Tom Pollard '29 A Roadster
One of our original Young Guns was 22-year-old Tom Pollard, whose '29 A was the August '54 cover car. Straight as a laser and beautifully detailed, Pollard's roadster had many well designed features, such as the filled '40 dash with SW gauges spread the length of the cockpit, frenched door hinges, and a chopped swing-out T windshield. Originally red, the car was later finished in lime metallic with rust-colored flames at the Barris shop, and cycle fenders were added.
Buddy Alcorn '50 Merc
One of the favorite and finest Merc customs from the early days was Buddy Alcorn's beautiful purple '50, featuring a just-right chop, full fadeaway fenders, frenched headlights, and side trim borrowed from a '55 Chevy and a '55 Dodge. Back then, the Alcorn Merc, originally started at Valley Custom, was featured in Car Craft magazine. R&C showed the car in the June '01 issue to report that collector Kurt McCormick had recently purchased it.
Dick Flint '29 A Roadster
The Hot Rod Magazine cover from 1952, featuring Dick Flint's '29 roadster stopped at a crosswalk as a pretty schoolgirl walks by, is one of the most imitated photos in rodding. The car, built by Valley Custom, ran a rodded Merc flathead built by Vic Edelbrock and, in true hot rod form, ran at the dry lakes as well as on the streets of Southern California. The flattie was later replaced with a Corvette 283. Joe Sievers built a well-known clone of Flint's early rod a few years ago.
John D'Agostino '57 Chrysler
Many of John D'Agostino's customs were considered for our list, since all of them have helped establish the style of high-end custom cars going into the 21st century. This style moves away from pure '50s traditional customs, and from '60s embellishment. The emphasis is on enhancing the lines of the car to make them more elegant. We finally chose D'Agostino's '57 Chrysler Imperial Royale, designed by Steve Stanford, Joe Aiello, and John himself. The car debuted in Oakland in 1987.
"Sniper" '54 Plymouth Savoy
We had a mountain of great Troy Trepanier creations to choose from. We selected Sniper, the Savoy with the 488ci Viper engine, because it epitomizes what has become a Troy trademark: a phenomenal custom rod built from typically neglected raw material. The totally custom chassis, sculpted interior, reimagined body lines, and dare-to-be-different theme make this car great. Like all of Troy's cars, Sniper was built to drive, which is what owner George Poteet did.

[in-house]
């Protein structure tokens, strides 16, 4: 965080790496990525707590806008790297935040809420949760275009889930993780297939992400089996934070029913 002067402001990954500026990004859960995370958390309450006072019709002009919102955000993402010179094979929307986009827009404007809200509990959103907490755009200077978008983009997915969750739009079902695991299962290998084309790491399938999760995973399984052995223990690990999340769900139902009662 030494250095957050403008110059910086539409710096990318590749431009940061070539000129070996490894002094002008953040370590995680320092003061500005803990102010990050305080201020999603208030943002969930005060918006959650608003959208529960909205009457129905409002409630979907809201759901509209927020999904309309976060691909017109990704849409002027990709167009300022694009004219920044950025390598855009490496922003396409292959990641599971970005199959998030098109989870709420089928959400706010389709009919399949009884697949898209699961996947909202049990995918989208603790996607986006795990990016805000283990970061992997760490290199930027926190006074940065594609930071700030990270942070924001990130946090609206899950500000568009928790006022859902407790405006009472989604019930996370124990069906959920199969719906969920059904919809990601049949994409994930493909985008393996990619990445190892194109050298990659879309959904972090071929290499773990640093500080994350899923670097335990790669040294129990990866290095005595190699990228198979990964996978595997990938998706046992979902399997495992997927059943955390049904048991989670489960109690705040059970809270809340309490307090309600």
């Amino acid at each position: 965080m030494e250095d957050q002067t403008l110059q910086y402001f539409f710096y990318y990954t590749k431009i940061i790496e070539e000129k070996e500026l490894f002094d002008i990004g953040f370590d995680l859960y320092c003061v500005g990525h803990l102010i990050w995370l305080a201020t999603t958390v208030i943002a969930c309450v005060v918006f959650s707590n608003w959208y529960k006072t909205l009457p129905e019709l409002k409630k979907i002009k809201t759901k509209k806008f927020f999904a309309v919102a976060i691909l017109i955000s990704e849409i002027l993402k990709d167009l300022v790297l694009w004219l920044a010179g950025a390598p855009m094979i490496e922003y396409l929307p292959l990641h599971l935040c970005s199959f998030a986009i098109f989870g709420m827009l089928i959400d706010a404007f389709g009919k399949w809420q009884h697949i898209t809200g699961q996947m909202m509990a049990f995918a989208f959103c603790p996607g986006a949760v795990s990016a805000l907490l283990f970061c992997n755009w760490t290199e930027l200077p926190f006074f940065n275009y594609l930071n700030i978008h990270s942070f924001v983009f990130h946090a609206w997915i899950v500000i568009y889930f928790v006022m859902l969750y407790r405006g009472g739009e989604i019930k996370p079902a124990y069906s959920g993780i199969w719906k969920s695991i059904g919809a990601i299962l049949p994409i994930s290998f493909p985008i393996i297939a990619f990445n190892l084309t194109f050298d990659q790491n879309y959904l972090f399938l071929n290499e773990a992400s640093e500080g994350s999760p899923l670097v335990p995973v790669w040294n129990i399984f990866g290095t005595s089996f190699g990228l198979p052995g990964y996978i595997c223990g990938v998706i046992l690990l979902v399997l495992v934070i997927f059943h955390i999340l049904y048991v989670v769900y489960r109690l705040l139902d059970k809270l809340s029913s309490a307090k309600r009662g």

Ken "Posies" Fenical created this scratch-built woodie in the tradition of the great European coach builders, with styling cues coming from the Hispano-Suiza Xenia streamliners of the '30s, as well as some Thom Taylor artwork. The car was entirely custom crafted at Posies Rods & Customs over the course of six years and is like nothing we've seen before. We especially like the three-door body and the spindle-mount wheel covers.
Pete Chapouris "California Kid" '34 Coupe
Another rod that has been flattered by much imitation is Pete Chapouris' chopped '34 coupe. It first showed up, unfendered and unflamed, in R&C in 1973. Later that year it appeared on R&C's famous barnyard "Are Coupes For Chickens?" cover, finished in the familiar style. It got its nickname after its prominent role in the movie of the same name, starring Martin Sheen. The California Kid is now the property of Jerry Slover, the owner of Pete & Jake's.
Jim Jacobs '34 Coupe
The other rod on our famous "Are Coupes For Chickens?" cover in November 1973, parked near Chapouris' "California Kid," was Jim Jacob's fenderless three-window. We tested both coupes inside the magazine. Jake's ride, distinguished by its modified '37 Ford truck grille, Hugger Orange Kelseys, and Buick nailhead, rode on '34 rails, C'd, Z'd, and boxed. The four-link front suspension setup, a frequent choice today, was relatively new for the period.
Louis Bettancourt '49 Merc
In addition to Hirohata, Sam Barris, and others, Louis Bettancourt defined classic lead sled styling with his '49 Merc. Chopped, dropped, and massaged by Gil and Al Ayala and painted at Barris Kustoms, the car featured '49 Caddy trim, frenched headlights, '53 Poncho bumpers with Kaiser bumper guards, and '53 Stude wheel covers on the outside, plus white tuck 'n' roll with maroon mohair on the inside. Louis ending up selling the car, which was changed around and later stolen.